“In Schumann’s Piano Concerto, the public was able to greet an old friend: the soloist was Peter Frankl. It is worth appreciating not only the vitality of the London-based musician (who still travels the world tirelessly), but equally the obvious visible good condition, which showed in his technical abilities and the necessary stamina for performing this concerto. Frankl still possesses the clean, bright, crystal-like touch, which characterises his playing as instinctively extrovert. His communicative gift has always been an attractive distinction: while playing he often turns with his face, eyes, even body towards the audience and this body language shows his attitude in his entire music making. The first movement brought beautiful contrasts between tension and relaxation, the Intermezzo brought joy with intimate romantic chamber music-making and he presented the finale in its Florestanian, passionate way. Frankl’s playing had wide dynamic and colourful range. It is with enjoyment and admiration that I listened to this performance.”
- Muzsika - June 2013.

“The overall quality of their performance is very high, as demonstrated at their May 4th concert with a guest appearance by the great Peter Frankl and young conductor András Vass, a favorite of the public. There was an atmosphere of almost palpable tension that gave rise to the appearance of Peter Frankl that evening. As the superbly tailored, elegant artist appeared, a truly patrician calm came over him, leaving no shred of doubt of where Schumann's popular piano concerto would take us. With the passion of youthful risk and intensity, one could feel the body heat. That Frankl's technique is still impressive is an acknowledged fact, but more important are his fervor and eloquent pianism. Frankl's performance was absolutely beautiful.”
- Fidelio - May 7, 2013

Headline: “A starry start to the ECSO season”
“The orchestra opened its season with a stirring performance by a major star. Audience expectations ran high for piano soloist Peter Frankl and he did not disappoint. The Hungarian-born pianist embraced the score like an old friend. Frankl thrilled the audience with a sense of mastery, moments of intimacy and a full-body involvement with a vast musical monument.”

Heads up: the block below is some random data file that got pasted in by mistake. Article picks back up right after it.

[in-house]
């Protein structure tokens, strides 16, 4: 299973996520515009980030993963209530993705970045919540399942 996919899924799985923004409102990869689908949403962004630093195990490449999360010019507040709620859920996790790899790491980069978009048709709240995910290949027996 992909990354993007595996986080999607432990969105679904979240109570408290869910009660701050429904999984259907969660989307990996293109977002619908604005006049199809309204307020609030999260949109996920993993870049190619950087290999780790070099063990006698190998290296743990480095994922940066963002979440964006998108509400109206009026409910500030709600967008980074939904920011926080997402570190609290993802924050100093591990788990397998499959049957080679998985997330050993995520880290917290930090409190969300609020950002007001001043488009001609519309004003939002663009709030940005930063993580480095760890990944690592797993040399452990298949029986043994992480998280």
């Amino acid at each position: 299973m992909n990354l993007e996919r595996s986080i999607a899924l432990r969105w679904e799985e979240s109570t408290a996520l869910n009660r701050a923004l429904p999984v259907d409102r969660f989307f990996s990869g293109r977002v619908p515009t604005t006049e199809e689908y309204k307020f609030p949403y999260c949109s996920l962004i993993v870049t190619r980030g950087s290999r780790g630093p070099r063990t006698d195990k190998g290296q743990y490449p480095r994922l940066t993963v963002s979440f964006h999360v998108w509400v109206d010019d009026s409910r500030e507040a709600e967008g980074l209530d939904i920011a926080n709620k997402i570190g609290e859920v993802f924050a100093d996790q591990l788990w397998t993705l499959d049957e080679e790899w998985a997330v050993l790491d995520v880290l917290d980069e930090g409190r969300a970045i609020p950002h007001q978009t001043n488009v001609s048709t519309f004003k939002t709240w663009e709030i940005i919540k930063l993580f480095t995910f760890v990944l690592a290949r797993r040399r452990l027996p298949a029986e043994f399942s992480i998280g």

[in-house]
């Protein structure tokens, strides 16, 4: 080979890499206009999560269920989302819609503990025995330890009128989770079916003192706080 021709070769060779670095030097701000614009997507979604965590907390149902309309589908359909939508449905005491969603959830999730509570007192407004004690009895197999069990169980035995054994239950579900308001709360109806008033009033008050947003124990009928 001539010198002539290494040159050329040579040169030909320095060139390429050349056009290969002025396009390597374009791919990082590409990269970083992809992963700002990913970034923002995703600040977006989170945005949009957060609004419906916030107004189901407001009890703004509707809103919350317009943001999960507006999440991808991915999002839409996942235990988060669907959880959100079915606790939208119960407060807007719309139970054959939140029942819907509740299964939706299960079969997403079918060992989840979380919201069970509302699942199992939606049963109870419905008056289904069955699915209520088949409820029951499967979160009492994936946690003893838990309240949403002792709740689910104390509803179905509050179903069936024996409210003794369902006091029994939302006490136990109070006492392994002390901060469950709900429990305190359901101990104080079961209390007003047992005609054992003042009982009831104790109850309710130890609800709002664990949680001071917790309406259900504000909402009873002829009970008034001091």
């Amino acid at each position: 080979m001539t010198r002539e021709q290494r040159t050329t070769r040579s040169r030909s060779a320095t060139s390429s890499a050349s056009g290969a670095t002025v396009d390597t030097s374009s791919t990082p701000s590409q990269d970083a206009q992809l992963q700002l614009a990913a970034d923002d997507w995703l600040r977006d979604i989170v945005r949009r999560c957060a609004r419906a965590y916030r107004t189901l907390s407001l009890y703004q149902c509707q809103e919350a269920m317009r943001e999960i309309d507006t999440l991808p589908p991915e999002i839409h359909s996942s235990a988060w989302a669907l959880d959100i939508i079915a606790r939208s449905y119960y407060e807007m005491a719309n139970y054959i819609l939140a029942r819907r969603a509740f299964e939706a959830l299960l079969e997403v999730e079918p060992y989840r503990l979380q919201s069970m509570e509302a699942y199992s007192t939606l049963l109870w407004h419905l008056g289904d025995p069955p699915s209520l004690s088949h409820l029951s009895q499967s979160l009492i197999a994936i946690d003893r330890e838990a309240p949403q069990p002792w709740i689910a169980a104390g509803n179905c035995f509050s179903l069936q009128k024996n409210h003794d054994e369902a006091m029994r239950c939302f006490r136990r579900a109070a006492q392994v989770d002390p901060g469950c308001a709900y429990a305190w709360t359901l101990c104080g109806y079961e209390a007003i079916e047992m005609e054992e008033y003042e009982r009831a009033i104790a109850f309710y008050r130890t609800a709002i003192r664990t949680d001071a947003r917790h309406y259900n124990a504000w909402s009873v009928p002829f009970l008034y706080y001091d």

- The Day - October 21, 2012

Beethoven's "Choral Fantasy," New London Orchestra:
"Veteran Peter Frankl graced the stage for music-making of the best kind."
- Hampstead & Highgate Express - July 18, 2008

Beethoven Emperor Concerto, Tuscaloosa Symphony
Headline: “Glorious Beethoven opens TSO season” “The evening's soloist was the great Peter Frankl, remembered in these parts for his powerful account of the Brahms D Major Concerto last spring. Beethoven's operatic values were highlighted in the "Emperor" Concerto, renowned for its virtuoso demands on all the players involved. When there were moments when the TSO's instrumentalists did not exactly speak out in their various parts, Frankl kept the concerto's expression alive and well focused. This was the reading of a great collaborator assisting his colleagues in bringing things out. In the finest touches, as in the biggest gestures Frankl never failed to trace the music's contour. And in his hands, the concerto truly became what its name proclaims it to be - an ‘emperor.’ Frankl's emperor was also, and most interestingly, Mozartian. He gave us the figure of a fabulous figure who sings from his heart with majesty.”
- Tuscaloosa News - October 13, 2004

Schumann Concerto, Chautauqua Symphony:
“Peter Frankl's piano Tuesday evening played only the big words: beauty, dignity, tenderness. And his piano played silences that were heartbreaking. Surely there were the strong runs that make the passion of Schumann's wonderful concerto. But those gentle, syncopated moments that keep an audience waiting for a microsecond are the ones that take your breath away, and Frankl was the master of those moments. It was a joyful performance, a skilled and wonderful collaboration between pianist and orchestra that, while characterized by its exuberance, was known as well by its poise and restraint, Recognizing the gift of Frankl's performance, the audience leapt to its feet with congratulatory shouts. Uriel Segal and Frankl clasped hands and beamed with pleasure.”
- Chautauqua Daily, August 19, 2004

Brahms Piano Concerto No. 2, Louisville Orchestra, Uriel Segal, conductor: